Our approach to teaching and learning supports our curriculum by ensuring that lessons build on prior learning and provide sufficient opportunity for guided and independent practice. We have eight guiding principles which underpin our view of Expert Teaching at Exmouth Community College. This is supported by a regular training programme and ongoing reflective professional development for teachers. 8 Guiding Principles for expert teaching in ECC:
- Positive classroom climates and relationships: a structured and safe classroom environment where relationships are valued and built on mutual respect.
- Planning for challenge: teachers plan for challenge, adapt lessons for their classes and have high expectations of what can be achieved.
- Explanation: students acquire new knowledge through effective teacher explanation and instruction.
- Modelling: teachers demonstrate how to apply knowledge in new contexts.
- Deliberate practice: clearly planned opportunities for students to practise and become experts.
- Questioning: teachers ask questions to both challenge students to think hard and to check their understanding.
- Assessment and feedback: teachers help students to address gaps in their knowledge and correct misconceptions.
- Developing long-term memory: explicit planning and teaching helps students to store and retrieve knowledge over time.
In order to allow the mastery approach to be effective (i.e. children learn what they are expected to in the year they are expected to), early catch up is essential: we aim to promptly identify and support pupils who start secondary school without a secure grasp of reading, writing and mathematics so that they can access the full curriculum.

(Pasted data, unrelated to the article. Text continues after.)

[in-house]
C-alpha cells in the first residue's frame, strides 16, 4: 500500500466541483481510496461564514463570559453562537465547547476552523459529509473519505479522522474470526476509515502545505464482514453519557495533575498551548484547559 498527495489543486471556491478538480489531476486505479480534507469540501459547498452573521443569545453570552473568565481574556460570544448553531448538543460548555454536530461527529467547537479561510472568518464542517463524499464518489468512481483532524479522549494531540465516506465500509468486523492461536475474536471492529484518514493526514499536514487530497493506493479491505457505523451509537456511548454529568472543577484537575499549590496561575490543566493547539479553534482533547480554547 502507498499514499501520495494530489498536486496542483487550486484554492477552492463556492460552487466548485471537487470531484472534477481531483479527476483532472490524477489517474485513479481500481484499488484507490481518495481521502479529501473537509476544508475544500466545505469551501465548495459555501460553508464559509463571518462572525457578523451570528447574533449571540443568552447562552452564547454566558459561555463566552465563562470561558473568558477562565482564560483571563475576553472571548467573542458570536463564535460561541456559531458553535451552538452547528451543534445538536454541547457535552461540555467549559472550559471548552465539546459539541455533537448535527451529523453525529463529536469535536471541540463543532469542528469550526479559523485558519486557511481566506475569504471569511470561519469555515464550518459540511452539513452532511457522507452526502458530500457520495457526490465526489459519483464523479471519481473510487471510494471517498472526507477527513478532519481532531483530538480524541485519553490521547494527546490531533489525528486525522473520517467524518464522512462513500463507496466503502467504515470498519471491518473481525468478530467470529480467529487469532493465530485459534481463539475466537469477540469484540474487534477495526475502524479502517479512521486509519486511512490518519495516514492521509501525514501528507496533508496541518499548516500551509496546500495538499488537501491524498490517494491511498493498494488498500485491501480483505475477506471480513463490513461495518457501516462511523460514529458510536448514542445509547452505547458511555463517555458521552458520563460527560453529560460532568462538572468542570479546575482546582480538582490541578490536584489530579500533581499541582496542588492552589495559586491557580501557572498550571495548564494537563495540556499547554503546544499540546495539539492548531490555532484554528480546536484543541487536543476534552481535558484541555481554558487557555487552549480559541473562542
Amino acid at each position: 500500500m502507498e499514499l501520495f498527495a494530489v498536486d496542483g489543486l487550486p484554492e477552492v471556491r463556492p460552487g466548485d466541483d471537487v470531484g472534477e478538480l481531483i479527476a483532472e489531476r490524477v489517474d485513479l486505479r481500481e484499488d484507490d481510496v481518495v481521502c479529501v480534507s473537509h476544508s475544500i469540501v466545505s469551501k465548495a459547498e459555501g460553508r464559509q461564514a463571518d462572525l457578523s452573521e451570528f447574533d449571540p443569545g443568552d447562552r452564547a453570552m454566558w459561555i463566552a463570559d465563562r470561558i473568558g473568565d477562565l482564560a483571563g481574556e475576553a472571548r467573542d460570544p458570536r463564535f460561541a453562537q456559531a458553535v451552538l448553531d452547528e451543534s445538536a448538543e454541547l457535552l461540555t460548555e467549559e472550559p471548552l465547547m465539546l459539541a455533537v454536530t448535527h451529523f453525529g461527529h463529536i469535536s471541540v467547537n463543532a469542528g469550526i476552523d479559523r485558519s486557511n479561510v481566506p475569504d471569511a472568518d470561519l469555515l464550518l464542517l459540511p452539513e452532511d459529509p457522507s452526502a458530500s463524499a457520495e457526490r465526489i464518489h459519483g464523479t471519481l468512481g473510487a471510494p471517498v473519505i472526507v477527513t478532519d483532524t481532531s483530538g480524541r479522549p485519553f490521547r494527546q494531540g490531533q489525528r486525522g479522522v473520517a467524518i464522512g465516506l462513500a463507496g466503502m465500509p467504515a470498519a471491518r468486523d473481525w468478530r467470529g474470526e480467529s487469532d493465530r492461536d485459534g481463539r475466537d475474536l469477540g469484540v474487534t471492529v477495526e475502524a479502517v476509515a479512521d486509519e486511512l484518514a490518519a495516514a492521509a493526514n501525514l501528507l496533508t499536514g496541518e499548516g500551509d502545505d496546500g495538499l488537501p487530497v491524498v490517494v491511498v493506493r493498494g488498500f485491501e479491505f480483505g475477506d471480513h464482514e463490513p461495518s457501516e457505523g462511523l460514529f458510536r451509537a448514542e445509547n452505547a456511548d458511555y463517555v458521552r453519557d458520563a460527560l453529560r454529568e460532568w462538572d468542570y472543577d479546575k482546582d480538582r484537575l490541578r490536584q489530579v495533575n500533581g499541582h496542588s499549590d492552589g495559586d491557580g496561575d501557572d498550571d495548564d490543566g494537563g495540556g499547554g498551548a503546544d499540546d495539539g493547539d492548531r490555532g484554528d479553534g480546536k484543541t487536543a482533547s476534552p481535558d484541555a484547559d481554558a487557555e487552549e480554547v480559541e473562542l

Everything from which children learn in school – the taught subject timetable, the approach to spiritual, moral, social and cultural development, and the ethos and ‘hidden curriculum’ of the school – are to be seen as part of the school curriculum at Exmouth Community College. The principles of ‘Learn, Progress, Grow’ are delivered through the curriculum in this broadest sense. We are very proud of our music, drama, dance and PE extracurricular offer as well as activities that make the most of our location (Activity Week, Ten Tors, Duke of Edinburgh).
Alongside the continual use of checking for understanding and questioning in all lessons, students take recorded assessments, a minimum of three times a term in each subject (twice in subjects taught for one lesson a week) in KS3 and once a term in KS4/5. These assessments in conjunction with the ongoing daily assessment for learning allow pupils at the College to demonstrate their growing understanding of their subjects and teachers to assess the impact of their teaching. It also allows teachers to plan the next steps in teaching and identify gaps in knowledge and understanding.
In lessons pupils are quizzed on prior knowledge to embed this knowledge in their long-term memory. This frees up their working memory to attend to current learning. We place particular emphasis on the role that literacy and vocabulary plays in unlocking the whole curriculum. Our teachers explicitly teach the meaning of subject-specific language, and we expect lessons to contain challenging reading and writing.
Knowledge organisers provide students with key information in each subject, broken down by term, enabling them to memorise the key knowledge they require in order to be able to perform higher-level functions such as analysis and evaluation. We also encourage all pupils to read widely and use the Accelerated Reader scheme, alongside a bespoke “reading for pleasure” focus in year 7